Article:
Part 2: Six Factors to Consider
In this segment, we will move beyond simply looking at the option that produces the highest after-tax income/cash flow as being the best and take a deeper dive and explore some of the other factors that need to be considered before making an informed decision.
For starters, how about considering the availability to deduct the interest cost on the loan. Interest on loans is deductible if borrowed funds are used to generate income from business or property or to pay a corporate dividend. In the personal borrowing scenario, interest deductibility is only available if funds are used for investments/business purposes and not to supplement personal income. In contrast, interest deductibility can be available in a corporate borrowing scenario, even if funds are used to pay a dividend to a shareholder, regardless how the funds are eventually used (lifestyle or investments). Assuming the scenario where funds are needed for personal lifestyle goals, the corporate borrowing with payment of dividend to shareholder with interest deductibility will likely produce the same after-tax income as the personal borrowing scenario. The question then becomes, can the corporation take advantage of the interest deduction? Will the corporation generate taxable income from other investments/business to use the deduction against?
Probably one of the most understated components between the two options is the issue regarding the guarantor fee. In a personal borrowing scenario, to head off any tax challenges from CRA on the benefit the shareholder derives from using a corporate asset (life insurance policy), a guarantor fee needs to be established. This additional fee is paid to the corporation to compensate it for the risk assumed when pledging the assets for a shareholder personal loan. If the cost is treated as a shareholder benefit rather than being actually paid to the corporation, the cost would be the tax charge on the guarantor fee benefit. If the guarantor fees are paid by the shareholder to the corporation, there would also be an impact on the share values as those funds accumulate in the company. There are different schools of thought on what value to give this guarantor fee (1% or 2% of the outstanding loan, etc.). Regardless of what it is, it’s a necessary requirement that needs to be addressed and will eventually erode the initial advantages that the personal borrowing had in producing a higher after-tax income.
Another area that is often glossed over when discussing the personal borrowing strategy, is what needs to happen when the loan is repaid at death. Corporate borrowing is much simpler to settle, as the loan outstanding is settled directly via the life insurance proceeds. If personal borrowing is used, the borrower/estate must ensure that the repayment comes from personal funds rather than corporate funds or arrange an alternative collateral to the bank in exchange for the corporate life insurance policy. Ignoring this crucial step will result in the entire loan balance being assessed as a taxable shareholder benefit. As you can imagine, when it comes to repaying the loan, personal borrowing does require more thought, planning, and coordination.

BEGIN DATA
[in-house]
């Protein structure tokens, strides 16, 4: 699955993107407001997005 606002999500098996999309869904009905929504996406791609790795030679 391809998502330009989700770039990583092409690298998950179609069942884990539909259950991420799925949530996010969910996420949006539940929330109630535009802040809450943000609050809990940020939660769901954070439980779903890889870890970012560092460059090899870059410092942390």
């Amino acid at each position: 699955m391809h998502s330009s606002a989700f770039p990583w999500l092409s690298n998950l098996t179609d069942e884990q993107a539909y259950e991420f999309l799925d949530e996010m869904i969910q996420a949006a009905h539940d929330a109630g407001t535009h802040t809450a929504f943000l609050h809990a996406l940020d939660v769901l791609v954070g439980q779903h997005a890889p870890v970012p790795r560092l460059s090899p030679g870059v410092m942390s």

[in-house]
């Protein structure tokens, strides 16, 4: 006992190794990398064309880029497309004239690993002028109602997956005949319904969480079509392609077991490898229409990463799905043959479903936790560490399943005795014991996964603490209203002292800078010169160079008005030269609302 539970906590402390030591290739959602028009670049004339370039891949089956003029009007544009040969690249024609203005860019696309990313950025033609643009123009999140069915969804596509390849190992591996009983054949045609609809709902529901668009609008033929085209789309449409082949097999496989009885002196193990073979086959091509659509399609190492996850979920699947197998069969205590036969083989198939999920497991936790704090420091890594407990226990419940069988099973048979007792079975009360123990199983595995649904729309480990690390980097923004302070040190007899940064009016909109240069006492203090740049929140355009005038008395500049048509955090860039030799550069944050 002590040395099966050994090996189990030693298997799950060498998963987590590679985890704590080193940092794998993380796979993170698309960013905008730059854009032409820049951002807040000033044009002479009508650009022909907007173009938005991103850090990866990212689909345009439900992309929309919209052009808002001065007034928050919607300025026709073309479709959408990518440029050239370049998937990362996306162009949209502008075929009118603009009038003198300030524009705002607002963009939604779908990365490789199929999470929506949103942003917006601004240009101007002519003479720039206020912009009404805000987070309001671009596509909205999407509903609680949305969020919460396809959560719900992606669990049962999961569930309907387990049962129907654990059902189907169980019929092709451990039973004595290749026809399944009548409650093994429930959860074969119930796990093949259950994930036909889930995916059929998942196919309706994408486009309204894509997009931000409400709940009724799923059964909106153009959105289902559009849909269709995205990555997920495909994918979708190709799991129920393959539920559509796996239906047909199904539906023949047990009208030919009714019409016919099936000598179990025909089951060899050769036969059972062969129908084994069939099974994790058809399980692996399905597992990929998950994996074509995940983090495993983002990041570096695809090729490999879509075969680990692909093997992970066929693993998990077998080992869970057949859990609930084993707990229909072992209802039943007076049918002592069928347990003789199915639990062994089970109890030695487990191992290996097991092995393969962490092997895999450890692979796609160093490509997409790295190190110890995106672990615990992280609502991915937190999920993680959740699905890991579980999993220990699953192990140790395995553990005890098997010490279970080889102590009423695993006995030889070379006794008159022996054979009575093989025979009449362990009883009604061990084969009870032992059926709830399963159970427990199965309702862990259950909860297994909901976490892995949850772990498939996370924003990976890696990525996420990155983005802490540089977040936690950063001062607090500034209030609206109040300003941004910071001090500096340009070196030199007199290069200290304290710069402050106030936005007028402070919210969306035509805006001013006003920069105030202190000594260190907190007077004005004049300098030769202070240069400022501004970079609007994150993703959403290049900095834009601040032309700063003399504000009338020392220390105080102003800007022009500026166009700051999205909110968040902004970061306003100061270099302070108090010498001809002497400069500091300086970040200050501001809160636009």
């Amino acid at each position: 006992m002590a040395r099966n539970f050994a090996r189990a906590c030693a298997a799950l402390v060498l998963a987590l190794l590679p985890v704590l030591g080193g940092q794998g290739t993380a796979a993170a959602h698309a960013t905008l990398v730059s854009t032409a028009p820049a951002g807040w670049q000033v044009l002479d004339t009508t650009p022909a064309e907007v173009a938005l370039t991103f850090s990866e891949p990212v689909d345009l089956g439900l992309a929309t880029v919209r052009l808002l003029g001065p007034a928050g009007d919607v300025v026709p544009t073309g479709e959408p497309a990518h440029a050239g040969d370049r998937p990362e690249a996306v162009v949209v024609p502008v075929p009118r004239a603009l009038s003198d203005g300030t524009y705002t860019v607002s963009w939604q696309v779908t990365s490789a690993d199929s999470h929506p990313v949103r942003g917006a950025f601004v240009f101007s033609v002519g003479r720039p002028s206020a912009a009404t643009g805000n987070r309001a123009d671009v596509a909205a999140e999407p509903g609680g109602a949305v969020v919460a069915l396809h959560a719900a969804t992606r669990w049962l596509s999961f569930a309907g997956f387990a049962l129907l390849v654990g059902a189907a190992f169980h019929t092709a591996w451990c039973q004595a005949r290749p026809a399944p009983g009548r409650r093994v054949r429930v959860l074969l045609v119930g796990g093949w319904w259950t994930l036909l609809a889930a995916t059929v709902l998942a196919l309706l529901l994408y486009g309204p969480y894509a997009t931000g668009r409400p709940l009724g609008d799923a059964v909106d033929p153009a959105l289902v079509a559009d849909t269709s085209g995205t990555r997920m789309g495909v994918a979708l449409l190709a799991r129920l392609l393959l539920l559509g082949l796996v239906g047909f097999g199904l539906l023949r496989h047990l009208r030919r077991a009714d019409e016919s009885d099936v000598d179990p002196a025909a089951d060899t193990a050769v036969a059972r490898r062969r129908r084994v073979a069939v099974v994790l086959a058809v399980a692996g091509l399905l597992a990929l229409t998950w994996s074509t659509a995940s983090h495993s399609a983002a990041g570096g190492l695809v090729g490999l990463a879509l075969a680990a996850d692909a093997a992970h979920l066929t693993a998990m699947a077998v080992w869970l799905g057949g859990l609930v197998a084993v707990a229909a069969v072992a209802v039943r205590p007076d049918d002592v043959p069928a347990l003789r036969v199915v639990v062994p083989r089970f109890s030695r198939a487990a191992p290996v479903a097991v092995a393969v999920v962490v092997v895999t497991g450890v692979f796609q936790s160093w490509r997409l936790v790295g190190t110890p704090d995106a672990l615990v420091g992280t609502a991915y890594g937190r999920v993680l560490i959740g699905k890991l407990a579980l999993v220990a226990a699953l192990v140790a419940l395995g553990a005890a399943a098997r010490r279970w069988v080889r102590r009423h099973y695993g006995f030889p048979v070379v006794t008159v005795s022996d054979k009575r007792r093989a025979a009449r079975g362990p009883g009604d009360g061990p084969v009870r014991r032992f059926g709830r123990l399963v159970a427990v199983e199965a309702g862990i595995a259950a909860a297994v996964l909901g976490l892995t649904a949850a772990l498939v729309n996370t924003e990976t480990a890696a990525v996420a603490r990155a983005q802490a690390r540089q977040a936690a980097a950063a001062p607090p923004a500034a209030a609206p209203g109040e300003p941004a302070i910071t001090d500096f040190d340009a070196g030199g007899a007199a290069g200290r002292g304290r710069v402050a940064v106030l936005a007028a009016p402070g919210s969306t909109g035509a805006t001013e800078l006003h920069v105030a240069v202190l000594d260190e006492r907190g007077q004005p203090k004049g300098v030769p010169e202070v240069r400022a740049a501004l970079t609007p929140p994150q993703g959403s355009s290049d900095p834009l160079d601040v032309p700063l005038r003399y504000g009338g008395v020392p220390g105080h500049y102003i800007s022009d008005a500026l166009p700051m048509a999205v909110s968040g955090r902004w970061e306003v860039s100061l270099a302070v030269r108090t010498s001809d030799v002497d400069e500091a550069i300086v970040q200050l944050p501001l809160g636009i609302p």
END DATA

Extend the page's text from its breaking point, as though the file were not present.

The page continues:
Rarely discussed, is the impact that either scenario will have on the valuation of the shares of the corporation. In a corporate borrowing scenario, the loan balance will reduce value of the shares whereas for personal borrowing, it will not. The financial impact on the share valuation would be the marginal tax rate on the taxable capital gains percentage (50%) multiplied by the outstanding loan balance at death (or second death in JLTD scenarios). This disadvantage between the two borrowing options can be avoided if the shareholder pays off any personal loan prior to death with other funds.
Last, but not least, is the issue regarding the capital dividend account (CDA). In the personal borrowing scenario, the CDA is often used to get funds to the shareholder’s estate to repay the loan. In corporate borrowing scenarios, the CDA is not utilized when the loan is repaid. This creates more excess CDA in the corporate borrowing option which can be used to flow other funds currently available out of the company tax free or flow future profits out tax free if the company remains operational and profitable. If we take this example where we assume an excess CDA balance of $1 million with a non-eligible dividend tax rate of 47%, this results in a potential tax savings of $470,000. This should not be overlooked!
All and all, there are six factors that need to be addressed before deciding which of the two borrowing options is best. At the end of the day, it comes down to whether the shareholder wants a higher after-tax cashflow during their lifetime or to leave a larger net after-tax estate value for their beneficiaries. If you factor in the availability to deduct interest cost in the corporate scenario and the impact guarantor fees have on cash flow produced in the personal borrowing scenario, the scales start to tilt in favour of corporate borrowing strategy, as the client can achieve both objectives. The great part of all this, is that the decision doesn’t have to be made today. Nonetheless, an informed client/accountant/lawyer, goes a long way in establishing your credibility and solidifies your role as a trusted advisor.
To reach me:
Tony Gallippi CFP CLU
Advanced Case Consultant